The NWHL done an incredible job in building a sustainable women’s league.
Deliberately fostering an inclusive community, making the successful transition to Twitch and engaging with online fans in a way most leagues can only dream of, the NWHL can be described very simply: It’s a ton of fun.
All leagues care about its players and teams to some extent, but few have been able to connect with their core audience as effectively as the NWHL. That’s largely in part to the people behind the social media accounts, journalists constantly reporting on the league and an audience of devoted fans always quick to reply with one of countless inside jokes (What’s up Harv the Zamboni Driver).
The Lake Placid bubble where the league is currently playing has produced some fun match-ups and the hockey has been great. We’ve seen the introduction of the Toronto Six, the emergence of new forces within the women’s hockey pantheon, and increased parity between the teams.
That isn’t to say it’s been completely seamless. The Metropolitan Riveters had to drop out of the bubble due to COVID-19 cases, but the league has handled the bumps in the road with grace.
Unfortunately, we now have to talk about Barstool.
I’m not interested in describing the times they’ve decided to sick their supporters on their target-of-the-week, or the times they’ve punched down on smaller creators, journalists, leagues, etc, or to examine the examples of their racist and misogynistic behaviour. Better articles have been written about that. This is simply a recap of what’s happened this week.
There’s no denying that Barstool CEO Erika Nardini has been a supporter of the league, hosting many players on her podcast. The events of this week were set off when many players and journalists publicly rejected the Nardini’s support afterwards because of her company’s history.
What followed was a video from Nardini that publicly attacked the journalists, fans and accounts who had dared call Barstool out for its behaviour. But this wasn’t just a “message to the haters” like Nardini suggested. It was a road map for their followers on which accounts to harass like they’ve done so many times before.
Excuse the dated reference, but this felt a lot like an online version of the now-iconic Game of Thrones moment, “The Battle of the Bastards.”
On one end, Jon Snow, righteously reclaiming his home alongside his trusted army of followers, friends and family, battling against an army that vastly outnumbers their own. On the other, Ramsay Bolton arguable the most detestable character to ever grace television. I don’t think I have to explain which side is which in this situation.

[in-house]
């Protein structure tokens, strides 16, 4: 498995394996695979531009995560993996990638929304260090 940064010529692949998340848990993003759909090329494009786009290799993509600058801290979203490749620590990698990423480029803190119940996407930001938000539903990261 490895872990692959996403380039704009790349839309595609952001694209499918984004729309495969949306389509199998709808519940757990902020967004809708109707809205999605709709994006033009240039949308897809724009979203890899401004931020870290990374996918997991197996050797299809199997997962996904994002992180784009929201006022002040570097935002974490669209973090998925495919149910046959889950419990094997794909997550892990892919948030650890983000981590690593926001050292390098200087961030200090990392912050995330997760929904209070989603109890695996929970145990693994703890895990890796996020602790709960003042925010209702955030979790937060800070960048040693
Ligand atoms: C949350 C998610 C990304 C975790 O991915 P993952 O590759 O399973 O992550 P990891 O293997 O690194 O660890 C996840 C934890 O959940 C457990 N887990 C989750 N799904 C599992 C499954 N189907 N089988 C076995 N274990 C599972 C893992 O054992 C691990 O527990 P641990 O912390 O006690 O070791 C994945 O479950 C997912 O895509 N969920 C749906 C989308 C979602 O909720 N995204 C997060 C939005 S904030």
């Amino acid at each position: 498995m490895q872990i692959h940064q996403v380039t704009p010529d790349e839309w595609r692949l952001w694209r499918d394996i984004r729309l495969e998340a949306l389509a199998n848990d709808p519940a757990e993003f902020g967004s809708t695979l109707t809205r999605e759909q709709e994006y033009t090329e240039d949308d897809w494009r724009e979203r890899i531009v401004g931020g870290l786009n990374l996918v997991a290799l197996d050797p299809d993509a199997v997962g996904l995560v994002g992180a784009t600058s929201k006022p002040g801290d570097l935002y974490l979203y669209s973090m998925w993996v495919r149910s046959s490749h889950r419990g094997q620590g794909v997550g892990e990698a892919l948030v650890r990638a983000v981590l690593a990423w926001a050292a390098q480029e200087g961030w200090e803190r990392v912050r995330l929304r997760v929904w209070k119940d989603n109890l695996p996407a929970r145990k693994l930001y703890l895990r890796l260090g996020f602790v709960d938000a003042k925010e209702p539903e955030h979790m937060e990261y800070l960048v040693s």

This of course doesn’t reconcile the fact that a multi-million dollar corporation whose CEO claims to support the league and the people who have built it up from the ground up basically ordered a hit against them. Many of the people named in that video were forced to turn their accounts private to avoid a mountain of misogynistic and hateful attacks.
The NWHL quickly came to the defence of their people, a stand that many leagues would be scared to make considering the sway Barstool holds. NWHL commissioner Tyler Tumminia criticized Nardini for publicizing the names of NWHL supporters and journalists in the video. Rookie Saroya Tinker was the first player to call this video out and deserves all the credit in the world for doing so. It was a stand that a player needed to take, and as one of the few players of colour in the league, she stepped up the challenge in amazing fashion.
But it’s strange. Usually Barstool’s horde usually overpower their targets through sheer numbers. But it seems to have had the opposite effect this time, with the league hitting record streaming numbers, massively increasing their online presence and garnering sponsorships.
A few days after that video, the league announced that Discover Financial Services had become the largest sponsor in league history. Then this happened.
People saw that spotlight, and it translated into real success, indicated by the massive streaming numbers we’re now seeing from the league. Fans flocked to the league’s stream and social media accounts to offer support. It’s indicative of this league that they’ve managed to turn such a potentially toxic battle into positive change that will continue to create sustainable and exciting women’s hockey.
The biggest worry I’m sure many had about this ordeal was that it would overshadow the most important thing about the league: The hockey.
The hockey has been outstanding. That Beauts-Pride game that garnered 32k viewers was a fast-paced, exciting and engaging match-up, much like the rest of the games the Lake Placid bubble has produced.
Anyways, go subscribe to twitch.tv/NWHL and watch the Isobel Cup. The hockey is fun as hell, the players are exciting and most importantly, the league cares.